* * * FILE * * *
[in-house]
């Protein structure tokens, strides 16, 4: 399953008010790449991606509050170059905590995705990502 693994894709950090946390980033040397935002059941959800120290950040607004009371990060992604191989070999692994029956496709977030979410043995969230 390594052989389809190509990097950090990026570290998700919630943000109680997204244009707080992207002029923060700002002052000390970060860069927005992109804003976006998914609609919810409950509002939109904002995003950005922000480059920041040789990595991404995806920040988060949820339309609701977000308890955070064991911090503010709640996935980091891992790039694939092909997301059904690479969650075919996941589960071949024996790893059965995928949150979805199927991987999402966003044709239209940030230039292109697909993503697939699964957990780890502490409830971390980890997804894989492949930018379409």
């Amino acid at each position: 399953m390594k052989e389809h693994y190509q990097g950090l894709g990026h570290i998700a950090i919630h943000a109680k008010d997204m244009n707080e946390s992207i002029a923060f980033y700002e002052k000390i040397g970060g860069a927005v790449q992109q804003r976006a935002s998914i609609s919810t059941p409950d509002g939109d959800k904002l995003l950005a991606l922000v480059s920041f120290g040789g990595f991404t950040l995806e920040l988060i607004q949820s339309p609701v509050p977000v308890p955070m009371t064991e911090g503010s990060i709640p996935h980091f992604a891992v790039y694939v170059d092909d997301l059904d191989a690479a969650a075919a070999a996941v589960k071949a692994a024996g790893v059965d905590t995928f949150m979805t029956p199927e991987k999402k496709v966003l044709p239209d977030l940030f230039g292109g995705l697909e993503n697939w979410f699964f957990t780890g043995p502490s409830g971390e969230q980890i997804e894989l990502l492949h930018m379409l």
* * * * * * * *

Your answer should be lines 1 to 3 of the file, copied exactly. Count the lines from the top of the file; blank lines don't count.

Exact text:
[in-house]
């Protein structure tokens, strides 16, 4: 399953008010790449991606509050170059905590995705990502 693994894709950090946390980033040397935002059941959800120290950040607004009371990060992604191989070999692994029956496709977030979410043995969230 390594052989389809190509990097950090990026570290998700919630943000109680997204244009707080992207002029923060700002002052000390970060860069927005992109804003976006998914609609919810409950509002939109904002995003950005922000480059920041040789990595991404995806920040988060949820339309609701977000308890955070064991911090503010709640996935980091891992790039694939092909997301059904690479969650075919996941589960071949024996790893059965995928949150979805199927991987999402966003044709239209940030230039292109697909993503697939699964957990780890502490409830971390980890997804894989492949930018379409």
């Amino acid at each position: 399953m390594k052989e389809h693994y190509q990097g950090l894709g990026h570290i998700a950090i919630h943000a109680k008010d997204m244009n707080e946390s992207i002029a923060f980033y700002e002052k000390i040397g970060g860069a927005v790449q992109q804003r976006a935002s998914i609609s919810t059941p409950d509002g939109d959800k904002l995003l950005a991606l922000v480059s920041f120290g040789g990595f991404t950040l995806e920040l988060i607004q949820s339309p609701v509050p977000v308890p955070m009371t064991e911090g503010s990060i709640p996935h980091f992604a891992v790039y694939v170059d092909d997301l059904d191989a690479a969650a075919a070999a996941v589960k071949a692994a024996g790893v059965d905590t995928f949150m979805t029956p199927e991987k999402k496709v966003l044709p239209d977030l940030f230039g292109g995705l697909e993503n697939w979410f699964f957990t780890g043995p502490s409830g971390e969230q980890i997804e894989l990502l492949h930018m379409l």